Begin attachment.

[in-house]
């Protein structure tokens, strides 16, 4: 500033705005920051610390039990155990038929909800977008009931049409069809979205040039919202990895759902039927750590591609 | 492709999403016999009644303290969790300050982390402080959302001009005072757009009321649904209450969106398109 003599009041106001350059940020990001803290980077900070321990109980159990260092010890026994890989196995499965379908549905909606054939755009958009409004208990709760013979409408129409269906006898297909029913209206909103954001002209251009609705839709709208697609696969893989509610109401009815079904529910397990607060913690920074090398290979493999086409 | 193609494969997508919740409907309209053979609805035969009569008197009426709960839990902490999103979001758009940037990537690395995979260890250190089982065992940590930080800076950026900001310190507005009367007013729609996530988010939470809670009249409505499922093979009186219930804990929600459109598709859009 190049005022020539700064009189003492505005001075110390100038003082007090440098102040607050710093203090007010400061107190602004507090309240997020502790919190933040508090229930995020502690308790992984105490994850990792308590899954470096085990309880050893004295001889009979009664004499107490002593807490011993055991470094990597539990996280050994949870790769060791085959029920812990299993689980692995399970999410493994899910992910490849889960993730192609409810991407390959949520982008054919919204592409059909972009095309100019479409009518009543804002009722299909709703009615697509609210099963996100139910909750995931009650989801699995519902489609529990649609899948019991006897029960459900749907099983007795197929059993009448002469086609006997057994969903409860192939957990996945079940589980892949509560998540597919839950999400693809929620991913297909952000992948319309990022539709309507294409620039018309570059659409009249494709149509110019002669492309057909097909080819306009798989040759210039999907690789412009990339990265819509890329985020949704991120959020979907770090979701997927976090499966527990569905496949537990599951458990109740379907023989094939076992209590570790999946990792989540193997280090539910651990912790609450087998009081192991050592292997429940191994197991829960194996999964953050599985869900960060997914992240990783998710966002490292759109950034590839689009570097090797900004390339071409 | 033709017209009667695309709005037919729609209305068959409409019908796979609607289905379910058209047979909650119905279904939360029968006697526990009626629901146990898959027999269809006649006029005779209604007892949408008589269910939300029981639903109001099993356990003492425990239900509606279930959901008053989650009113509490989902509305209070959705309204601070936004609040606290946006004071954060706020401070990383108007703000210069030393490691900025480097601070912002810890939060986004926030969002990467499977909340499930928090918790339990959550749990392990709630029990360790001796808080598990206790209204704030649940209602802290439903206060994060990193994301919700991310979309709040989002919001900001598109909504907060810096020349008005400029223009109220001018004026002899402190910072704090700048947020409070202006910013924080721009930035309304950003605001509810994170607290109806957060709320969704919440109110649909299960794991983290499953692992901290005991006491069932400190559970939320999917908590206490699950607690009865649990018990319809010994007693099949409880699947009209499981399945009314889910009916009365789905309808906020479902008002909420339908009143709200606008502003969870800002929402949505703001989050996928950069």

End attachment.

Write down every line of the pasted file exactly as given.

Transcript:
[in-house]
């Protein structure tokens, strides 16, 4: 500033705005920051610390039990155990038929909800977008009931049409069809979205040039919202990895759902039927750590591609 | 492709999403016999009644303290969790300050982390402080959302001009005072757009009321649904209450969106398109 003599009041106001350059940020990001803290980077900070321990109980159990260092010890026994890989196995499965379908549905909606054939755009958009409004208990709760013979409408129409269906006898297909029913209206909103954001002209251009609705839709709208697609696969893989509610109401009815079904529910397990607060913690920074090398290979493999086409 | 193609494969997508919740409907309209053979609805035969009569008197009426709960839990902490999103979001758009940037990537690395995979260890250190089982065992940590930080800076950026900001310190507005009367007013729609996530988010939470809670009249409505499922093979009186219930804990929600459109598709859009 190049005022020539700064009189003492505005001075110390100038003082007090440098102040607050710093203090007010400061107190602004507090309240997020502790919190933040508090229930995020502690308790992984105490994850990792308590899954470096085990309880050893004295001889009979009664004499107490002593807490011993055991470094990597539990996280050994949870790769060791085959029920812990299993689980692995399970999410493994899910992910490849889960993730192609409810991407390959949520982008054919919204592409059909972009095309100019479409009518009543804002009722299909709703009615697509609210099963996100139910909750995931009650989801699995519902489609529990649609899948019991006897029960459900749907099983007795197929059993009448002469086609006997057994969903409860192939957990996945079940589980892949509560998540597919839950999400693809929620991913297909952000992948319309990022539709309507294409620039018309570059659409009249494709149509110019002669492309057909097909080819306009798989040759210039999907690789412009990339990265819509890329985020949704991120959020979907770090979701997927976090499966527990569905496949537990599951458990109740379907023989094939076992209590570790999946990792989540193997280090539910651990912790609450087998009081192991050592292997429940191994197991829960194996999964953050599985869900960060997914992240990783998710966002490292759109950034590839689009570097090797900004390339071409 | 033709017209009667695309709005037919729609209305068959409409019908796979609607289905379910058209047979909650119905279904939360029968006697526990009626629901146990898959027999269809006649006029005779209604007892949408008589269910939300029981639903109001099993356990003492425990239900509606279930959901008053989650009113509490989902509305209070959705309204601070936004609040606290946006004071954060706020401070990383108007703000210069030393490691900025480097601070912002810890939060986004926030969002990467499977909340499930928090918790339990959550749990392990709630029990360790001796808080598990206790209204704030649940209602802290439903206060994060990193994301919700991310979309709040989002919001900001598109909504907060810096020349008005400029223009109220001018004026002899402190910072704090700048947020409070202006910013924080721009930035309304950003605001509810994170607290109806957060709320969704919440109110649909299960794991983290499953692992901290005991006491069932400190559970939320999917908590206490699950607690009865649990018990319809010994007693099949409880699947009209499981399945009314889910009916009365789905309808906020479902008002909420339908009143709200606008502003969870800002929402949505703001989050996928950069």